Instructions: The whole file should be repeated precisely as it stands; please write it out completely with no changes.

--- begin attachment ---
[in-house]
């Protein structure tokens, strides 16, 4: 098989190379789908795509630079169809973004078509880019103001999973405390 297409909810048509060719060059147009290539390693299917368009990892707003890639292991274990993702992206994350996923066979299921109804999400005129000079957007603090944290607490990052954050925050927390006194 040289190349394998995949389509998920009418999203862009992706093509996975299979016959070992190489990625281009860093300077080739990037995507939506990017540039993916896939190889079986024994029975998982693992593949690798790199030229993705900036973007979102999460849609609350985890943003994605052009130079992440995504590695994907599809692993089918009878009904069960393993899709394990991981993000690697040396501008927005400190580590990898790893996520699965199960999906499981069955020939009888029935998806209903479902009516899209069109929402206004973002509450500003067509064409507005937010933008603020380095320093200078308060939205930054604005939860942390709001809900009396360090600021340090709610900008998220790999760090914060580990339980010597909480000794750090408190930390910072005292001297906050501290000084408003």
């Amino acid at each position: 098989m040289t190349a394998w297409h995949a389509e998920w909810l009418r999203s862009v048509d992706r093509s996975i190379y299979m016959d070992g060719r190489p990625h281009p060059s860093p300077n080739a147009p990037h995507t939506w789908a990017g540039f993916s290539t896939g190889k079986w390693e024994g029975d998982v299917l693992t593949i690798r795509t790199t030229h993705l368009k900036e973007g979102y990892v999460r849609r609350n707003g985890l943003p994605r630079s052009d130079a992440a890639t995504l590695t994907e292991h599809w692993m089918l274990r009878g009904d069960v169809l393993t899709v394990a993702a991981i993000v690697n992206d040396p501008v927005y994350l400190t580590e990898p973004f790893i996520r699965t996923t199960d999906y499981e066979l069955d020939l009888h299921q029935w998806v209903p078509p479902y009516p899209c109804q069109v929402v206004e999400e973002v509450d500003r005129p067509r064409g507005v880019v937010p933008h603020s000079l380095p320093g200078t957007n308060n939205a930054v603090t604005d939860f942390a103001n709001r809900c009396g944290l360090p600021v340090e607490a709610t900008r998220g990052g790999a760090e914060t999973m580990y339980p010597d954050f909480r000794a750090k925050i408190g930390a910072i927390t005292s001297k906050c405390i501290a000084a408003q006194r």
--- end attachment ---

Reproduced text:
[in-house]
């Protein structure tokens, strides 16, 4: 098989190379789908795509630079169809973004078509880019103001999973405390 297409909810048509060719060059147009290539390693299917368009990892707003890639292991274990993702992206994350996923066979299921109804999400005129000079957007603090944290607490990052954050925050927390006194 040289190349394998995949389509998920009418999203862009992706093509996975299979016959070992190489990625281009860093300077080739990037995507939506990017540039993916896939190889079986024994029975998982693992593949690798790199030229993705900036973007979102999460849609609350985890943003994605052009130079992440995504590695994907599809692993089918009878009904069960393993899709394990991981993000690697040396501008927005400190580590990898790893996520699965199960999906499981069955020939009888029935998806209903479902009516899209069109929402206004973002509450500003067509064409507005937010933008603020380095320093200078308060939205930054604005939860942390709001809900009396360090600021340090709610900008998220790999760090914060580990339980010597909480000794750090408190930390910072005292001297906050501290000084408003």
């Amino acid at each position: 098989m040289t190349a394998w297409h995949a389509e998920w909810l009418r999203s862009v048509d992706r093509s996975i190379y299979m016959d070992g060719r190489p990625h281009p060059s860093p300077n080739a147009p990037h995507t939506w789908a990017g540039f993916s290539t896939g190889k079986w390693e024994g029975d998982v299917l693992t593949i690798r795509t790199t030229h993705l368009k900036e973007g979102y990892v999460r849609r609350n707003g985890l943003p994605r630079s052009d130079a992440a890639t995504l590695t994907e292991h599809w692993m089918l274990r009878g009904d069960v169809l393993t899709v394990a993702a991981i993000v690697n992206d040396p501008v927005y994350l400190t580590e990898p973004f790893i996520r699965t996923t199960d999906y499981e066979l069955d020939l009888h299921q029935w998806v209903p078509p479902y009516p899209c109804q069109v929402v206004e999400e973002v509450d500003r005129p067509r064409g507005v880019v937010p933008h603020s000079l380095p320093g200078t957007n308060n939205a930054v603090t604005d939860f942390a103001n709001r809900c009396g944290l360090p600021v340090e607490a709610t900008r998220g990052g790999a760090e914060t999973m580990y339980p010597d954050f909480r000794a750090k925050i408190g930390a910072i927390t005292s001297k906050c405390i501290a000084a408003q006194r």